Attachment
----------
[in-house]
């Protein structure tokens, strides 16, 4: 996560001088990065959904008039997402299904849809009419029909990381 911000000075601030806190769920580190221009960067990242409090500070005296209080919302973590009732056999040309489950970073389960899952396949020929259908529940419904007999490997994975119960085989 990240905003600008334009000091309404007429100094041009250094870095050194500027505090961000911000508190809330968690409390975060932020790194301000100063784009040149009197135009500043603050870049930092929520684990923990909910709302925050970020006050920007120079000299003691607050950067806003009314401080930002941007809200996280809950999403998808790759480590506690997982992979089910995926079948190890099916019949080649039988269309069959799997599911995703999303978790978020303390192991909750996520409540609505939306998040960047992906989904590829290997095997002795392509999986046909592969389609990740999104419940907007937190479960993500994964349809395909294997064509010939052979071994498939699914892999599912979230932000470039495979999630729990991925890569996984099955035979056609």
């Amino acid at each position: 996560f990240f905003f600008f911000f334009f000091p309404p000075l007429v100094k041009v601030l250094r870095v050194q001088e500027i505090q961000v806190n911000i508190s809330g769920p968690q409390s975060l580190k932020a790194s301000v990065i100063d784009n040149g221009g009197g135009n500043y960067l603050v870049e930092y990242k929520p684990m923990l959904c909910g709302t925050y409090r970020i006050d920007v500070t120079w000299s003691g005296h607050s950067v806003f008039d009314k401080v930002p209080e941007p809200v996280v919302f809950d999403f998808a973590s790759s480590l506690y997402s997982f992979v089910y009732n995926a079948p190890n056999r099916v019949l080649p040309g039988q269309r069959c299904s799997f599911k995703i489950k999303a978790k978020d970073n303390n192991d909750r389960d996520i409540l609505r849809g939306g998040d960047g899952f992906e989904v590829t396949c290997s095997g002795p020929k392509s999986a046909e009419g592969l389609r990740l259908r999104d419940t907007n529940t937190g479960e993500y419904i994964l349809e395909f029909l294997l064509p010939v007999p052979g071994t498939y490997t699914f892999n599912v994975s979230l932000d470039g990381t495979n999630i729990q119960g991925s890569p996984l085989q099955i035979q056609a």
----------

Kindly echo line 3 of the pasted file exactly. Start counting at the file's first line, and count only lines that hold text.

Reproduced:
């Amino acid at each position: 996560f990240f905003f600008f911000f334009f000091p309404p000075l007429v100094k041009v601030l250094r870095v050194q001088e500027i505090q961000v806190n911000i508190s809330g769920p968690q409390s975060l580190k932020a790194s301000v990065i100063d784009n040149g221009g009197g135009n500043y960067l603050v870049e930092y990242k929520p684990m923990l959904c909910g709302t925050y409090r970020i006050d920007v500070t120079w000299s003691g005296h607050s950067v806003f008039d009314k401080v930002p209080e941007p809200v996280v919302f809950d999403f998808a973590s790759s480590l506690y997402s997982f992979v089910y009732n995926a079948p190890n056999r099916v019949l080649p040309g039988q269309r069959c299904s799997f599911k995703i489950k999303a978790k978020d970073n303390n192991d909750r389960d996520i409540l609505r849809g939306g998040d960047g899952f992906e989904v590829t396949c290997s095997g002795p020929k392509s999986a046909e009419g592969l389609r990740l259908r999104d419940t907007n529940t937190g479960e993500y419904i994964l349809e395909f029909l294997l064509p010939v007999p052979g071994t498939y490997t699914f892999n599912v994975s979230l932000d470039g990381t495979n999630i729990q119960g991925s890569p996984l085989q099955i035979q056609a």